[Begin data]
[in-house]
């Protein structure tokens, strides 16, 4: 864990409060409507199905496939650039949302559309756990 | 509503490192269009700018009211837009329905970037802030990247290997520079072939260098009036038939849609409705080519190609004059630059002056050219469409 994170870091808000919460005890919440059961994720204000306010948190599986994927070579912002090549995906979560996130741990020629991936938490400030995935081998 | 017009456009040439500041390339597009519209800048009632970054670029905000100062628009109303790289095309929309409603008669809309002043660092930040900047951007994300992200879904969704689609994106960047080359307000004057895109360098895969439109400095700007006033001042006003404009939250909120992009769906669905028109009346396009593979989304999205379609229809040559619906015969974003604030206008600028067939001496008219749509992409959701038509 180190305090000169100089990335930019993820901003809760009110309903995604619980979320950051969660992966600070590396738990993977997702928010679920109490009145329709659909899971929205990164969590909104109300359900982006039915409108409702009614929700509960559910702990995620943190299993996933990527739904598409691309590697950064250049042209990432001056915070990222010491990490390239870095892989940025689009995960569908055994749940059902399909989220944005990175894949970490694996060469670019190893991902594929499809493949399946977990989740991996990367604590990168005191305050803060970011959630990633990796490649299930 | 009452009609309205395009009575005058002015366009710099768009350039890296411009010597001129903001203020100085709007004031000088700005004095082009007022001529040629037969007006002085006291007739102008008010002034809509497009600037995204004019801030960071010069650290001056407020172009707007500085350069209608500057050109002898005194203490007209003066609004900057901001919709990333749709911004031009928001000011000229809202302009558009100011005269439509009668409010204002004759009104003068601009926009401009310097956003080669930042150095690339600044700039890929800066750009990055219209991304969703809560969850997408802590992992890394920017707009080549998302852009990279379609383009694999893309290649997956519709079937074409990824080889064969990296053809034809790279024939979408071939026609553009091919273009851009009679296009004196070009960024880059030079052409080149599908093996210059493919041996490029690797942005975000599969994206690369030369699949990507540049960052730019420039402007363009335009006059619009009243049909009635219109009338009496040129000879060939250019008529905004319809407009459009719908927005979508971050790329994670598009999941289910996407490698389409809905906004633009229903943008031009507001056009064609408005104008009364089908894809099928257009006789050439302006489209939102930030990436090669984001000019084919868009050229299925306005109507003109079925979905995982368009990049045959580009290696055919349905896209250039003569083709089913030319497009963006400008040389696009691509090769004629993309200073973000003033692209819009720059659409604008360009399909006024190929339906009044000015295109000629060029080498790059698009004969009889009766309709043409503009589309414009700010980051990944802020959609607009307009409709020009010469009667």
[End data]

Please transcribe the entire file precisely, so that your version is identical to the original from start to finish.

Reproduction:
[in-house]
């Protein structure tokens, strides 16, 4: 864990409060409507199905496939650039949302559309756990 | 509503490192269009700018009211837009329905970037802030990247290997520079072939260098009036038939849609409705080519190609004059630059002056050219469409 994170870091808000919460005890919440059961994720204000306010948190599986994927070579912002090549995906979560996130741990020629991936938490400030995935081998 | 017009456009040439500041390339597009519209800048009632970054670029905000100062628009109303790289095309929309409603008669809309002043660092930040900047951007994300992200879904969704689609994106960047080359307000004057895109360098895969439109400095700007006033001042006003404009939250909120992009769906669905028109009346396009593979989304999205379609229809040559619906015969974003604030206008600028067939001496008219749509992409959701038509 180190305090000169100089990335930019993820901003809760009110309903995604619980979320950051969660992966600070590396738990993977997702928010679920109490009145329709659909899971929205990164969590909104109300359900982006039915409108409702009614929700509960559910702990995620943190299993996933990527739904598409691309590697950064250049042209990432001056915070990222010491990490390239870095892989940025689009995960569908055994749940059902399909989220944005990175894949970490694996060469670019190893991902594929499809493949399946977990989740991996990367604590990168005191305050803060970011959630990633990796490649299930 | 009452009609309205395009009575005058002015366009710099768009350039890296411009010597001129903001203020100085709007004031000088700005004095082009007022001529040629037969007006002085006291007739102008008010002034809509497009600037995204004019801030960071010069650290001056407020172009707007500085350069209608500057050109002898005194203490007209003066609004900057901001919709990333749709911004031009928001000011000229809202302009558009100011005269439509009668409010204002004759009104003068601009926009401009310097956003080669930042150095690339600044700039890929800066750009990055219209991304969703809560969850997408802590992992890394920017707009080549998302852009990279379609383009694999893309290649997956519709079937074409990824080889064969990296053809034809790279024939979408071939026609553009091919273009851009009679296009004196070009960024880059030079052409080149599908093996210059493919041996490029690797942005975000599969994206690369030369699949990507540049960052730019420039402007363009335009006059619009009243049909009635219109009338009496040129000879060939250019008529905004319809407009459009719908927005979508971050790329994670598009999941289910996407490698389409809905906004633009229903943008031009507001056009064609408005104008009364089908894809099928257009006789050439302006489209939102930030990436090669984001000019084919868009050229299925306005109507003109079925979905995982368009990049045959580009290696055919349905896209250039003569083709089913030319497009963006400008040389696009691509090769004629993309200073973000003033692209819009720059659409604008360009399909006024190929339906009044000015295109000629060029080498790059698009004969009889009766309709043409503009589309414009700010980051990944802020959609607009307009409709020009010469009667």